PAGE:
Becca Reads


Family and Other Accidents

 I fell off the wagon.  I failed the non-fiction challenge.  I went to the library, took out three novels and stayed up till 2 finishing the first one.  At least they were novels from The List (to which eventually I will devote a post, maybe even this morning).

Somebody recommended Family and Other Accidents (if the text on the cover is all lowercase, should I write it like that? it's also in lowercase on the title page, but in caps on Powell's...if it's not e.e. cummings, or been down so long it feels like up to me [which has caps on Amazon, but was in lowercase typescript on the cover of my parents' paperback from the 60s], I'm going with the conventions).  I'm thinking the recommender was A (not California A, the other A).

This is an interesting book that made me think about the nature of the novel.  Actually, I'm not sure it's such an interesting book, but it kept me interested.  It's a relationship novel--about men: two brothers, orphaned when one is 15 and the other 25, and the next 25 years of their life, which includes a bit of career, a lot of ambivalent brotherhood, and some women, and a lot of ambivalence about them too.  What makes the novel worth reading is the ambivalence and complexity of the relationships, and the characterization, which is convincing and captures how we both change and stay the same over long periods of time.

Technically the book interested me because it was so completely focused on Jack and Connor, and, to a lesser extent, Anna, Mona, Kathy, Beth, and Laine.  That is, though the point of view shifts from chapter to chapter, this is a single-focus novel: there are no subplots, no side characters (is that a term or did I make it up?), no history or politics, hardly any description, albeit quite a lot of rain.  The characters are embodied: Jack and Connor are dark, Mona has red hair, Laine and Kathy are blond; Jack rubs his eyebrows when he is stressed; Connor's hair is long and lank; there is quite a lot of throwing up (really, I don't think I've ever read a book with so much throwing up).  Some of this embodiment is compelling--actually, the throwing up, though it is oddly persistent, and thus perhaps meant to be thematically meaningful??--but some--the hair--seems like characteristics hung upon characters.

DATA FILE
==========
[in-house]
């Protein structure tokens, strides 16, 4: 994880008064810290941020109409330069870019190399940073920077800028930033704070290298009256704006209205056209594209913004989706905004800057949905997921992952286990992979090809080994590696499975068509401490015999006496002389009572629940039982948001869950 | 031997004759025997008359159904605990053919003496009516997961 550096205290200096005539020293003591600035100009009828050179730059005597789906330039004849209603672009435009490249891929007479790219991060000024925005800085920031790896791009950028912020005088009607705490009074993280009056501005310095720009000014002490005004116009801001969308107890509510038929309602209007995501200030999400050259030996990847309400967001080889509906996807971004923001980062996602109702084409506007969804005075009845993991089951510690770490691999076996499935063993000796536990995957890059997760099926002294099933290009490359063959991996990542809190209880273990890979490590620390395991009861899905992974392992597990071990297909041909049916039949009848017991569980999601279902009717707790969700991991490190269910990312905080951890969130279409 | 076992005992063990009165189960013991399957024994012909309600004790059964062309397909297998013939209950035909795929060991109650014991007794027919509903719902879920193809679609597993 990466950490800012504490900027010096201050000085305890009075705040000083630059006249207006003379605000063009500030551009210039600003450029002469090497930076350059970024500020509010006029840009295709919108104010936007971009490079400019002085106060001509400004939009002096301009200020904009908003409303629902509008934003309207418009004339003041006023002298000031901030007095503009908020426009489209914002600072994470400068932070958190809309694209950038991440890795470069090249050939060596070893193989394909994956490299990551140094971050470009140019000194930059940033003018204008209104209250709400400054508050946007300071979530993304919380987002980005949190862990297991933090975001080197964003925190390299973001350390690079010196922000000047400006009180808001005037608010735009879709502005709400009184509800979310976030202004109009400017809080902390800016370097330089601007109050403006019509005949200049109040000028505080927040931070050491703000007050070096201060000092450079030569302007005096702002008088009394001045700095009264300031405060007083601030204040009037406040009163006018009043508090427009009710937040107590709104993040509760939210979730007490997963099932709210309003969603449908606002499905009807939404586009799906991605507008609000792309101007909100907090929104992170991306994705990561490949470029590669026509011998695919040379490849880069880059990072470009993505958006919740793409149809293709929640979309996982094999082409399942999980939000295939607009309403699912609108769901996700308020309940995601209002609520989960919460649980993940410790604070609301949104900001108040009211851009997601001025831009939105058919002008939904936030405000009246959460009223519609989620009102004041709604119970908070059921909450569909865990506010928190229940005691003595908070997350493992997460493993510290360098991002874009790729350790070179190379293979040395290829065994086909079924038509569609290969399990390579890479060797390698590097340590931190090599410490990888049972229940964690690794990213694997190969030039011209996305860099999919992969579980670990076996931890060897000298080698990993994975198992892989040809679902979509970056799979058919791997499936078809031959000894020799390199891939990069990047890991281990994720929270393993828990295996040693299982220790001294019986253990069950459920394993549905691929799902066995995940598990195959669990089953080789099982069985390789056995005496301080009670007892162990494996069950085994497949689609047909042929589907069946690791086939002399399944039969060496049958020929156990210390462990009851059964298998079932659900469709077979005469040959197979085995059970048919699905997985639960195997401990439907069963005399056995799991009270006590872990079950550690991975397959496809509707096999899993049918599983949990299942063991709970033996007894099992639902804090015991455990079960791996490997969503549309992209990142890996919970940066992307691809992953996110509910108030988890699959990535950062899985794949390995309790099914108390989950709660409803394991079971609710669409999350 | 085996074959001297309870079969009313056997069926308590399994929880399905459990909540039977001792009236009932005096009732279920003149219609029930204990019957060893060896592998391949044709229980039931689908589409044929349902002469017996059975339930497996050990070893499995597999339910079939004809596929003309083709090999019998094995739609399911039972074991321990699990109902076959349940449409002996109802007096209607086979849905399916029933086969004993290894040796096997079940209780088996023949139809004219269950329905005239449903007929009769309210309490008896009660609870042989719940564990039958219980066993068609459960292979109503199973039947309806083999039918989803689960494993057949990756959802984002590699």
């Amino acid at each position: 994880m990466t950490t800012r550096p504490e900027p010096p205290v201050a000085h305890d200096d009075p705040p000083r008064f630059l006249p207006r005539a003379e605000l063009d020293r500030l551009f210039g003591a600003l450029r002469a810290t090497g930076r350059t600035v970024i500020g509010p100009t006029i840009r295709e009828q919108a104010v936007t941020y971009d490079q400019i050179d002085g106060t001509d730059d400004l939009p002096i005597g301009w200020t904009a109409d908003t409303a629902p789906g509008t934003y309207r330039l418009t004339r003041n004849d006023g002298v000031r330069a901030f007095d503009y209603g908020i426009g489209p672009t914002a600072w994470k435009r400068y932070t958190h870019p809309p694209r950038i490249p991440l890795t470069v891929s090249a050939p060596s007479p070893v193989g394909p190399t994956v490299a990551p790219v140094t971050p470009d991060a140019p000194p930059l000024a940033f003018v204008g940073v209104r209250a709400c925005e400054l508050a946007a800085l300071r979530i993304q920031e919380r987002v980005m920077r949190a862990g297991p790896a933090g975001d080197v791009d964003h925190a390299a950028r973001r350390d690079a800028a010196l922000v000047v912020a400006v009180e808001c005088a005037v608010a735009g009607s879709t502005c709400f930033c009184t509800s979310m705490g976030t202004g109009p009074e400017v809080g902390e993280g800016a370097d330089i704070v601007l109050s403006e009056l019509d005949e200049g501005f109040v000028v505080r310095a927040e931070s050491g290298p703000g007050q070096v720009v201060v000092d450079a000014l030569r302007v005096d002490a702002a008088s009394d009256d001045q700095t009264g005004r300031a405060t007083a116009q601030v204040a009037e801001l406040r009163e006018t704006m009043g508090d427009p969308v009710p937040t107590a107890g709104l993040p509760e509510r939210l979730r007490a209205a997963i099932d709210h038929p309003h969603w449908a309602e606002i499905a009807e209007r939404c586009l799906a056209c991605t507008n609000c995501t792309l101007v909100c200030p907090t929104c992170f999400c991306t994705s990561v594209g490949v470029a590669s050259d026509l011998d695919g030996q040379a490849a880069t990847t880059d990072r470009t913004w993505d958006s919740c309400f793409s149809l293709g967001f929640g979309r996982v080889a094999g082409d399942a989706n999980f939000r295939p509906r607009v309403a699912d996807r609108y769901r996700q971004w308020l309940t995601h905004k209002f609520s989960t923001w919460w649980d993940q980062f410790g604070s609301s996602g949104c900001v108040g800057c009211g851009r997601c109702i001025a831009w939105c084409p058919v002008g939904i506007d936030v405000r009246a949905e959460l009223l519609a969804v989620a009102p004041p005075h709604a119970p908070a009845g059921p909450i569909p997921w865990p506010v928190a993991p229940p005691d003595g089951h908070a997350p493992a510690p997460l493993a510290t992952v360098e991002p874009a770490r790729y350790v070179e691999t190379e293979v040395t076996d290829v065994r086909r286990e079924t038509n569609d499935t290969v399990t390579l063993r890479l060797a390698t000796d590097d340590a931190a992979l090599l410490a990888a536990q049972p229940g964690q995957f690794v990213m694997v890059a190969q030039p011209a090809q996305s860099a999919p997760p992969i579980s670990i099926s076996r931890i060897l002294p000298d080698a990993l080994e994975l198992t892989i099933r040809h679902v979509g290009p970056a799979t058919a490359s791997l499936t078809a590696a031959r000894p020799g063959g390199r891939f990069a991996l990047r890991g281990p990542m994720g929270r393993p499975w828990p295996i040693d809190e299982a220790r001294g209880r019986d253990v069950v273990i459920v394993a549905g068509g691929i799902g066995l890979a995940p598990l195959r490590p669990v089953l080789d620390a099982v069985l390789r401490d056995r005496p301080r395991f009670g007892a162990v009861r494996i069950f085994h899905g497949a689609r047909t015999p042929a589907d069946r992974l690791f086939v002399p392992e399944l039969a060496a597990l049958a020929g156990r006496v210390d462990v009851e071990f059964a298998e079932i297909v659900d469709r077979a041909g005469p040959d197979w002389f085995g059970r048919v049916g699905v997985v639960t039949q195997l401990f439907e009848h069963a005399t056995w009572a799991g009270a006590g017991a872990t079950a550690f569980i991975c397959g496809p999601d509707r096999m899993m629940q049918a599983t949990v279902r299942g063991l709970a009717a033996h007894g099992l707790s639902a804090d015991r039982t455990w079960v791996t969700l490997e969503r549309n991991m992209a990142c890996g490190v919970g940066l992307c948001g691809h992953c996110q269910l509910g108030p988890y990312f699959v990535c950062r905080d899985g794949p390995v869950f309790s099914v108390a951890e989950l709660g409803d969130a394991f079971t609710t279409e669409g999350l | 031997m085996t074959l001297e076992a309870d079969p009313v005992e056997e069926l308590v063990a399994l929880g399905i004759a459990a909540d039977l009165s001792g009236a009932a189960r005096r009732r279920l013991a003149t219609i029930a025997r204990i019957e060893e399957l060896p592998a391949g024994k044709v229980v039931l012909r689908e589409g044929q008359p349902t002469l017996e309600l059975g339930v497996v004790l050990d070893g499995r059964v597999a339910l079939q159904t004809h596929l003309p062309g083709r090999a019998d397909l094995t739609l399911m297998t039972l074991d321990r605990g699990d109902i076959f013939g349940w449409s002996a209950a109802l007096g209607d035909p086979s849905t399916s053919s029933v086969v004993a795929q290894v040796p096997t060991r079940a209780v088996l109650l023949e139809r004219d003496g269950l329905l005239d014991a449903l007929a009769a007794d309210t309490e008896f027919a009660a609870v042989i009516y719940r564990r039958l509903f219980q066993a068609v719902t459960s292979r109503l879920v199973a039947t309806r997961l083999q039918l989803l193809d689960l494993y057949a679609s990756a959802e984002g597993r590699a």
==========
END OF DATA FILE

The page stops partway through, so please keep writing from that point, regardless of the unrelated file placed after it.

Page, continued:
I think Family and Other Accidents could be made emblematic of the anemic bourgeouis (sp.?) domestic novel, probably in a critique-of-MFA-programs kind of way, but, still, it's a fine portrait of a family and a handful of psyches, and I'm not sure whether that is damning with faint praise.

[Just to compound my reputation as nitpicker: two things were glaringly wrong: ca. 1998, nobody used pins for diapers, and a former AmeriCorps volunteer now getting a master's at the Kennedy School would never read the Herald at home.  Also, the novel is strangely atemporal.  It happens in the present--lots of cell phones--but if Jack, Connor, and Laine talk about dead John and Carolyn Kennedy the first time Jack meets Laine, when Laine is pregnant with Jorie, then the novel must end several years in the future, for Jorie is 16 in the last chapter.  It's just kind of odd.]


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